An overwhelming majority of French lawmakers vote in favour of new anti-terror measures amid criticism that it curbs human rights.

France’s lower house debated its new anti-counter terrorism bill today. The law was approved by 415 votes to 127, with 19 abstentions, at its first reading. October 3, 2017.
France’s lower house debated its new anti-counter terrorism bill today. The law was approved by 415 votes to 127, with 19 abstentions, at its first reading. October 3, 2017. (Reuters)

France's lower house of parliament overwhelmingly approved a new counter-terrorism law on Tuesday, making permanent several controversial measures under the state of emergency that has been in place for nearly two years.

“We are still in a state of war,” Interior Minister Gerard Collomb said in an interview on France Inter radio. “We have foiled numerous attacks since the start of the year that would have led to many deaths.”

Emergency powers in place since November 2015, when suicide bombers and gunmen carried out attacks in Paris and killed 130 people, have played a significant role in enabling intelligence agencies to disrupt plots, the government says.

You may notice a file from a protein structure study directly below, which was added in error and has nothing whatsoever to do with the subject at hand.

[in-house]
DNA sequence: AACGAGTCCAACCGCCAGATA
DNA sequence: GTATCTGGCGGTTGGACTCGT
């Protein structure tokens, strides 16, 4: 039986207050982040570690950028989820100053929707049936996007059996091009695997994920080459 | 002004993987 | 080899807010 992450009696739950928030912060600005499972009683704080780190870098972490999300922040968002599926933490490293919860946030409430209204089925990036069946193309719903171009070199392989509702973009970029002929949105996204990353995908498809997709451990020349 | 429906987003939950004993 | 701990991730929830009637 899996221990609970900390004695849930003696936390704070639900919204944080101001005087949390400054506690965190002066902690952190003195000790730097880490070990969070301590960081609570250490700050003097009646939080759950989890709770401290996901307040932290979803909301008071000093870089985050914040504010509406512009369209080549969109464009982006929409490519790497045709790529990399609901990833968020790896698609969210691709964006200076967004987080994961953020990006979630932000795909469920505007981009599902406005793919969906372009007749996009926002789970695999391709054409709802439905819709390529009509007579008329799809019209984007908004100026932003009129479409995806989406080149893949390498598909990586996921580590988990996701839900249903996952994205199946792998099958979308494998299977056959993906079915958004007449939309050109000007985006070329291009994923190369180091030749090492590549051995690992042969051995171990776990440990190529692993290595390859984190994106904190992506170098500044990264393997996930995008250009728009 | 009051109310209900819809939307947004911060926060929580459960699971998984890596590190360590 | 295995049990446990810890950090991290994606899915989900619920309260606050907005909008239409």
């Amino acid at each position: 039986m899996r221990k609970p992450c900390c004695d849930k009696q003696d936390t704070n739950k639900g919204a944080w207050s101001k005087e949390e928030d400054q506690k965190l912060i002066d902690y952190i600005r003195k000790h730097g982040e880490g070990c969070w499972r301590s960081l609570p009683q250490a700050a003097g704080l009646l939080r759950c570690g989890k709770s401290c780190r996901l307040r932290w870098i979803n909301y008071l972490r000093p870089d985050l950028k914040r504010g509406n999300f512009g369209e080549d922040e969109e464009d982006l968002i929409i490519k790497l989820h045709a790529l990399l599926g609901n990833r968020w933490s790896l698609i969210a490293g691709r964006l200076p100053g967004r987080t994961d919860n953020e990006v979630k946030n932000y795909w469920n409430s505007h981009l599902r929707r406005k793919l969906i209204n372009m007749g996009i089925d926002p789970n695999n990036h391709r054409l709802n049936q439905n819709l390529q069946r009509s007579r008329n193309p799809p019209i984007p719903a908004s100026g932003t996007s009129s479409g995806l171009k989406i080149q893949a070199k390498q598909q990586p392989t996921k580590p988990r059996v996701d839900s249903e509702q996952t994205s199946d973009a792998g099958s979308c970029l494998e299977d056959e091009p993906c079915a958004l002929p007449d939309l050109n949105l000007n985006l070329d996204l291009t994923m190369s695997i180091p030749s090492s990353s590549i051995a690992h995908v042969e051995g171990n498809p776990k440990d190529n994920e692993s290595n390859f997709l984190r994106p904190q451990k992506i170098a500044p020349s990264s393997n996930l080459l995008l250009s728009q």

The new counter-terrorism law will increase police powers to search and restrict people’s movements and boost the powers of security agencies at a time when the French authorities are struggling to deal with the threat posed by foreign terrorists.

Human rights criticism

The bill has faced criticism that it will undermine civil liberties, but it has broad backing from a public traumatised by a string of terrorist attacks.

Last week, two UN human rights experts expressed concerns about the French being debated in parliament, warning of possible "discriminatory repercussions" especially for Muslims and other negative consequences for human rights.

In a statement on September 17, the UN human rights office said independent experts are concerned about the possible broad impact of a "normalisation" of powers that were temporarily granted to authorities under a state of emergency established after a series of deadly attacks in France in recent years.

Fionnuala Ni Aolain, a special rapporteur focusing on the protection of human rights while countering terrorism, said the bill contains provisions that could harm the rights to liberty, security, freedom of assembly, freedom of religion and others.

France’s fight against terror

More than 240 people have been killed in France in attacks since early 2015 by assailants who pledged allegiance to or were inspired by Daesh.

The vote comes just two days after more bloodshed where two young women were stabbed to death in the Mediterranean port city of Marseille.

In Paris, anti-terrorism police are also investigating the discovery of several gas canisters and a suspected cell phone detonator in the hallway of a building in the wealthy 16th district on Saturday.

Source: Reuters